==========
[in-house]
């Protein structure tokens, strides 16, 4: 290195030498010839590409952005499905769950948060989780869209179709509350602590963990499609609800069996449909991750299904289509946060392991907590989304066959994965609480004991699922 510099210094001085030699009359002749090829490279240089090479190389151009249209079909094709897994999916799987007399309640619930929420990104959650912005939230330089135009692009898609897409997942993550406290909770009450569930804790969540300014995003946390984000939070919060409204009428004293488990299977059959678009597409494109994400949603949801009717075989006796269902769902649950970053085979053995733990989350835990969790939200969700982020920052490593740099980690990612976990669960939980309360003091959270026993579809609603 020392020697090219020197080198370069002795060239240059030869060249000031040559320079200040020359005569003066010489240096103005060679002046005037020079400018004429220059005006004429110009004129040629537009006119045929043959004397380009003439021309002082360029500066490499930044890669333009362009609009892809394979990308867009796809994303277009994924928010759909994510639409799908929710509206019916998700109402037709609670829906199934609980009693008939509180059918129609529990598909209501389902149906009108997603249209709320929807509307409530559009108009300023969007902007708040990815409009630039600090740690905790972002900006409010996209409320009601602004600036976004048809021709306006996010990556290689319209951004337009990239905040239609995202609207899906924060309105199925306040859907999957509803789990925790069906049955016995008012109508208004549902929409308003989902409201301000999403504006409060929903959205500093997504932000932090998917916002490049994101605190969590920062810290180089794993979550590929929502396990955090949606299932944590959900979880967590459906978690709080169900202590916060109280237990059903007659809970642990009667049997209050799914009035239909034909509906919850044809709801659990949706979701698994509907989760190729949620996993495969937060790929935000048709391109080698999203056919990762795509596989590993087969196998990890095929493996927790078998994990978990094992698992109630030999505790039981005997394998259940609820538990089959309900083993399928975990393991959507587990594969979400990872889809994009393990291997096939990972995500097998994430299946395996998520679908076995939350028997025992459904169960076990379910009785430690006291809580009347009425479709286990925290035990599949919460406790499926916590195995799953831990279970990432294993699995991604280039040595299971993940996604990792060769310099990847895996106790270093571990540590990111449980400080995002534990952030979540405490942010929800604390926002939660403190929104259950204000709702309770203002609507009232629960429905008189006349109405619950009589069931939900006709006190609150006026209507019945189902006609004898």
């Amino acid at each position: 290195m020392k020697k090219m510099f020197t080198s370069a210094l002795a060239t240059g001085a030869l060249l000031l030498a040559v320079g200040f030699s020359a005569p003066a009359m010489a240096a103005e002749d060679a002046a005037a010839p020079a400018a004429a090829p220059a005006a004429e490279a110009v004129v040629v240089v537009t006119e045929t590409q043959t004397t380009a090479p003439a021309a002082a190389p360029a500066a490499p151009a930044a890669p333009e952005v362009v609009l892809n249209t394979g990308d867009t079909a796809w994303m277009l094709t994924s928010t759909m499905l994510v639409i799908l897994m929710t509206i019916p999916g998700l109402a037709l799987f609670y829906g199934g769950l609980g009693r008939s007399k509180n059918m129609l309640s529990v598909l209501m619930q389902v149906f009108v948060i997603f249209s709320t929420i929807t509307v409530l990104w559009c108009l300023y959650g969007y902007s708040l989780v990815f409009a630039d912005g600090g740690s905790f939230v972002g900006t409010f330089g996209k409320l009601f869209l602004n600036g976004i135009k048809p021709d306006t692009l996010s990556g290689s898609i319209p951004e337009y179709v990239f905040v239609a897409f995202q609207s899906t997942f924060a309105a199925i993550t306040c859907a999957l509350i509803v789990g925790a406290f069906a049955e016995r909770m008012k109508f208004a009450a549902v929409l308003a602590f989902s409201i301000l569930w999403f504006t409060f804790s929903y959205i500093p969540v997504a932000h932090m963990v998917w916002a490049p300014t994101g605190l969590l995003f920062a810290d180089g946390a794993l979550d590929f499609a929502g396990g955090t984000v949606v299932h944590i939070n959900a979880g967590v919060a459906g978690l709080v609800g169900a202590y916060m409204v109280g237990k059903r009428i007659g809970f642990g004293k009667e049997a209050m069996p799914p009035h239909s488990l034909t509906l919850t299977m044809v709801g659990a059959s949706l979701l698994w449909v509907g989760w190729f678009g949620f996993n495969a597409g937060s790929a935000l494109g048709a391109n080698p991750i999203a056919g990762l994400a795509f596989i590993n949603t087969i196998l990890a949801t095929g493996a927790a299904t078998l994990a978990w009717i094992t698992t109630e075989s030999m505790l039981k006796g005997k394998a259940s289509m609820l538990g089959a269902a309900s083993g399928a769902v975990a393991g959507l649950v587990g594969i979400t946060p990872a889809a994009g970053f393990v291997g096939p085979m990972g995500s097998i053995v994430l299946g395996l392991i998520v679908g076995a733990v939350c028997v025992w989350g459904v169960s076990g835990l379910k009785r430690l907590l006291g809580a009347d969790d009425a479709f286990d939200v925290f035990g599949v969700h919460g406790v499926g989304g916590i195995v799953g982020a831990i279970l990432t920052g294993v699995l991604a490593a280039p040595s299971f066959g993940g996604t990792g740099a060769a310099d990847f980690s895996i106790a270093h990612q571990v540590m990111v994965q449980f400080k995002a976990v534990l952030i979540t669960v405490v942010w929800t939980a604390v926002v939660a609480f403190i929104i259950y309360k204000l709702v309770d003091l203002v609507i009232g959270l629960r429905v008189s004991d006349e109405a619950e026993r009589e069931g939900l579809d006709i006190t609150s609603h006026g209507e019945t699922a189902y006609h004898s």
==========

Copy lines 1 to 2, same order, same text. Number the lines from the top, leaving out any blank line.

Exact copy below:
[in-house]
């Protein structure tokens, strides 16, 4: 290195030498010839590409952005499905769950948060989780869209179709509350602590963990499609609800069996449909991750299904289509946060392991907590989304066959994965609480004991699922 510099210094001085030699009359002749090829490279240089090479190389151009249209079909094709897994999916799987007399309640619930929420990104959650912005939230330089135009692009898609897409997942993550406290909770009450569930804790969540300014995003946390984000939070919060409204009428004293488990299977059959678009597409494109994400949603949801009717075989006796269902769902649950970053085979053995733990989350835990969790939200969700982020920052490593740099980690990612976990669960939980309360003091959270026993579809609603 020392020697090219020197080198370069002795060239240059030869060249000031040559320079200040020359005569003066010489240096103005060679002046005037020079400018004429220059005006004429110009004129040629537009006119045929043959004397380009003439021309002082360029500066490499930044890669333009362009609009892809394979990308867009796809994303277009994924928010759909994510639409799908929710509206019916998700109402037709609670829906199934609980009693008939509180059918129609529990598909209501389902149906009108997603249209709320929807509307409530559009108009300023969007902007708040990815409009630039600090740690905790972002900006409010996209409320009601602004600036976004048809021709306006996010990556290689319209951004337009990239905040239609995202609207899906924060309105199925306040859907999957509803789990925790069906049955016995008012109508208004549902929409308003989902409201301000999403504006409060929903959205500093997504932000932090998917916002490049994101605190969590920062810290180089794993979550590929929502396990955090949606299932944590959900979880967590459906978690709080169900202590916060109280237990059903007659809970642990009667049997209050799914009035239909034909509906919850044809709801659990949706979701698994509907989760190729949620996993495969937060790929935000048709391109080698999203056919990762795509596989590993087969196998990890095929493996927790078998994990978990094992698992109630030999505790039981005997394998259940609820538990089959309900083993399928975990393991959507587990594969979400990872889809994009393990291997096939990972995500097998994430299946395996998520679908076995939350028997025992459904169960076990379910009785430690006291809580009347009425479709286990925290035990599949919460406790499926916590195995799953831990279970990432294993699995991604280039040595299971993940996604990792060769310099990847895996106790270093571990540590990111449980400080995002534990952030979540405490942010929800604390926002939660403190929104259950204000709702309770203002609507009232629960429905008189006349109405619950009589069931939900006709006190609150006026209507019945189902006609004898």